February 21, 2011
Recently our youngest daughter saw an original picture of a late 1960s model IBM 360 computer and thought it was a picture of a laundromat or something. It was hard for her to comprehend that her hand-held Blackberry has more computing capability than that room full of equipment. This discovery led us in to a whole conversation about how, not only computers, but technology as a whole, have changed in the twenty one years since she was born.
Before 1990 there was no internet. DVDs weren’t invented until 1995. No Facebook, no Twitter or You Tube, no Netflix. In fact, prior to 1990, very few households even had a personal computer in their home. The odd computer geek might have had a Commodore 64 or an Apple II kicking around, but it’s not even close to what it is today.
She listened with astonished wonder at how in the early 1980s we used to have to rent a whole VCR machine, along with the tapes, when we wanted to rent a movie; carrying the huge contraption home in the silver suitcase that looked like you were about to board an Apollo rocket or sell plutonium to the Russians or something. Now VCRs are pretty much obsolete. Walkmans and Discmans have given way to iPods. Any song, TV show or movie ever produced is available now with the touch of the keypad.
Back in the 1960s some visionaries did foresee a future where computers would dominate our personal lives. Take this excerpt from the November 1968 edition of Mechanix Illustrated-“The single most important item in 2008 households is the computer. These electronic brains govern everything from meal preparation and waking up the household to assembling shopping lists and keeping track of the bank balance. Sensors in kitchen appliances, climatizing units, communicators, power supply and other household utilities warn the computer when the item is likely to fail. A repairman will show up even before any obvious breakdown occurs.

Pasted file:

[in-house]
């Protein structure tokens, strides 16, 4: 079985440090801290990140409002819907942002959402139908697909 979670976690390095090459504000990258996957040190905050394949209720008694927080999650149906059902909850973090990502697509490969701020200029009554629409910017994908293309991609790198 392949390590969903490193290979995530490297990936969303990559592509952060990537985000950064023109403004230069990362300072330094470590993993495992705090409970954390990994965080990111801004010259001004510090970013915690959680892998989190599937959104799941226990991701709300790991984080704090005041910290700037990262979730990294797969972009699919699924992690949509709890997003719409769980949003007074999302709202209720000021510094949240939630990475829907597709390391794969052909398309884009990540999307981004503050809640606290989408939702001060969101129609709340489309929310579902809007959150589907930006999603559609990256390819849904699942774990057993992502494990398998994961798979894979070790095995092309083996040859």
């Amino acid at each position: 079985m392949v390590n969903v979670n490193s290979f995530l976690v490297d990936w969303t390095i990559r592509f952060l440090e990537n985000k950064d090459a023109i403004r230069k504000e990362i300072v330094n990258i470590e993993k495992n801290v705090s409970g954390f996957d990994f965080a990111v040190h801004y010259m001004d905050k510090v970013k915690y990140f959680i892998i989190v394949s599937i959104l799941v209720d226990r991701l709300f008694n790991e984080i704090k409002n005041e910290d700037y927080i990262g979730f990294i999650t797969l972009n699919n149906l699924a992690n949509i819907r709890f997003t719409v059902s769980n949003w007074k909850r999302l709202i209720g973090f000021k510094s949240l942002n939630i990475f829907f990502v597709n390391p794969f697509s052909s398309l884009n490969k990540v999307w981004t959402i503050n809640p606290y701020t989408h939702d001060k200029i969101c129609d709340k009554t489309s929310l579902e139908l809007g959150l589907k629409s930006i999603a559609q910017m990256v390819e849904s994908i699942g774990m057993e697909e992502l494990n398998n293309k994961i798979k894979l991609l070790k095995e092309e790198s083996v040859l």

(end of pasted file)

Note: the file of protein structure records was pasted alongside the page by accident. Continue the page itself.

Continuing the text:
Computers also handle travel reservations, relay telephone messages, keep track of birthdays and anniversaries, compute taxes and even figure the monthly bills for electricity, water, telephone and other utilities. Not every family has its private computer. Many families reserve time on a city or regional computer to serve their needs. The machine tallies up its own services and submits a bill, just as it does with other utilities.”
Unlike other predictions from the 1960s like flying cars, personal jetpacks or time travel, and with the exception of the part about the repairman showing up before something breaks down, the above description is pretty close to today’s reality, isn’t it?
Today computers are winning at Jeopardy and social networks are involved in the downfall of tyrannical rulers. Whether you like it or not, Wikileaks is changing our world because everyone, including governments, terrorists, anarchists or loveniks, has to be accountable and transparent or some computer hacker is going to expose their every thought or action and only history will tell us whether that will be a good thing or bad thing.
“I'm a great believer that any tool that enhances communication has profound effects in terms of how people can learn from each other, and how they can achieve the kind of freedoms that they're interested in.”
Bill Gates (1955- ).